Percentage of Rent from Investment Grade Tenants: IG tenancy is another critical success marker for net lease REITs. Investment grade ratings are generally a bellwether for the quality of a company’s balance sheet and financial health. For a net lease REIT, IG tenancy is an easy way to peer into the credit quality of a portfolio. In the simplest terms, more revenue from tenants with stronger credit is better. Backing up, net lease REITs are a hybrid investment of credit and real estate. Net lease REITs invest in properties encumbered by long term leases. Those leases are generally guaranteed by the corporate entity of the tenant or a creditworthy subsidiary. This means the leases are only as good as the creditworthiness of the occupying tenant. NNN clearly trails the pack with only 17% of annual rent coming from investment grade tenants. However, NNN’s focus on highly fungible, well located assets mitigates the risk of lower credit quality tenants. NNN’s long term occupancy average of 98.1% shows management can clearly mitigate credit risks and keep the buildings occupied. While the lower percentage of rent coming from investment grade tenants is a risk for NNN, management’s ability to mitigate the risk is proven. ADC has maintained a significantly higher portion of rent coming from investment grade tenants than NNN or O.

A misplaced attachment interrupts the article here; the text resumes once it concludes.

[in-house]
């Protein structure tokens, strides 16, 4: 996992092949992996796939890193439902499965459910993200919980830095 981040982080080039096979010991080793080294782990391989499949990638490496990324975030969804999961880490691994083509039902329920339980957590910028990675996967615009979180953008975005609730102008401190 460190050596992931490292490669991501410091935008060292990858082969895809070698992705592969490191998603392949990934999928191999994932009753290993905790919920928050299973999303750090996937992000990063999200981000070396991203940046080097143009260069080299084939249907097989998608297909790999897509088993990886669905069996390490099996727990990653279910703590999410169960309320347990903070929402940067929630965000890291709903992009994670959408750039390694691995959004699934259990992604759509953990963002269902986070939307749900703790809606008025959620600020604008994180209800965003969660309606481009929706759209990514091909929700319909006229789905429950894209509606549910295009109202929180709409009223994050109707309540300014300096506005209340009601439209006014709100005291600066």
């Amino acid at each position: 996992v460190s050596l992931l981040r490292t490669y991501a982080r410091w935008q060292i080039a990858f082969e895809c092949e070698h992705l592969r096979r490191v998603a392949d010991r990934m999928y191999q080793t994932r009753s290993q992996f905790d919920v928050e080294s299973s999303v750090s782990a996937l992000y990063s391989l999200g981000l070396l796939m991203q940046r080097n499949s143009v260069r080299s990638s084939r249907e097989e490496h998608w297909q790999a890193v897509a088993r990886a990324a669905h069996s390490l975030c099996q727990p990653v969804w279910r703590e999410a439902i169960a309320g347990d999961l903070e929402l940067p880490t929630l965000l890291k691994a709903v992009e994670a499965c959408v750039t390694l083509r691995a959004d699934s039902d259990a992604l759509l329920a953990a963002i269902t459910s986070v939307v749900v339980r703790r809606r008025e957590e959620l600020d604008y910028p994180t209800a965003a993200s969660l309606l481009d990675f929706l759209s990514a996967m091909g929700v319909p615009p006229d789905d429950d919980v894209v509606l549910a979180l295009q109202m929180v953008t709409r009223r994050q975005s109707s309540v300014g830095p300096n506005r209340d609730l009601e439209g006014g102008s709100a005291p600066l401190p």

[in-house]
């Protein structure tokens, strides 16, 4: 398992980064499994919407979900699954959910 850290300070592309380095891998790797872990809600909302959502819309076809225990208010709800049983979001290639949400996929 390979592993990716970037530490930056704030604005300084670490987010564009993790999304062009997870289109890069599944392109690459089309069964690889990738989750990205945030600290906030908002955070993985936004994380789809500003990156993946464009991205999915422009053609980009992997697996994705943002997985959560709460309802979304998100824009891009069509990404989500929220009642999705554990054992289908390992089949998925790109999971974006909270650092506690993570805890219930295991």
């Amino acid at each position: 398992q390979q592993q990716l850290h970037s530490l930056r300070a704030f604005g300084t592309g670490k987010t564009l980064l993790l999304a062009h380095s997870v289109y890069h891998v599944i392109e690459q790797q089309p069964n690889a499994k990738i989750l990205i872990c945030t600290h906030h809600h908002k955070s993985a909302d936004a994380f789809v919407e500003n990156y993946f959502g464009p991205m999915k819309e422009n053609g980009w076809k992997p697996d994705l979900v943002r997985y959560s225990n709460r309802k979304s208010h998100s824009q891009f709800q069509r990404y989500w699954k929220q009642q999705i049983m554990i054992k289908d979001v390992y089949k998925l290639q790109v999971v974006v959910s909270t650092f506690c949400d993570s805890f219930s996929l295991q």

Percentage of Debt Maturing in 2024/2025: Net lease REITs finance their acquisitions with long term, fixed rate debt. NNN is no exception, capitalizing their balance sheet with only two components, unsecured debt and common stock. The simplicity is beautiful and reduces risk as opposed to more complex balance sheets. Increases to the federal funds rate have created significant headwinds for net lease REITs. These landlords are beginning to refinance into substantially higher interest rates, causing interest expenses to rise. However, some REITs are better insulated with debt maturities pushed out further and further. NNN has only 8% of debt maturing over the next two years, meaning most of their debt will remain in low rate debt. ADC and NTST have less debt maturing over the next two years at 2% and 0%, respectively. On the other hand, O and WPC have significantly more debt to refinance in the near term with 17% and 25%, respectively. NNN remains in the middle of the pack, but overall well protected. Additionally, NNN was unique in placing a significant amount of debt at long maturities. NN has approximately 15% of debt maturing after 2048.


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Having looked at each of these five key metrics, we’ll note that NNN falls short in none. While the IG tenancy percentage lags the sector, it is consistent with NNN’s long term strategy and goals. Shareholders have benefitted strongly from the management’s focus on generating long term value consistently. NNN’s conservative valuation has helped protect shareholder from rising rates and other near term risk factors which have adversely impacts REITs.

While O remains sweetheart of most net lease investors, NNN is an exceptional REIT with an unparalleled track record. NNN’s fundamental strength is on par with ADC, making it one of the top net lease REITs. Maintaining the third longest streak of dividend increases, NNN has outperformed competitors in the sectors in terms of reliability. A conservative payout ratio leaves room for growth. Healthy acquisition and disposition activity consistently produces value for shareholders. The conservative valuation has resulted in NNN outperforming peers over the past twelve months. There is a lot to like and NNN remains well positioned as one of the best managed, but least recognized REITs across the real estate sector.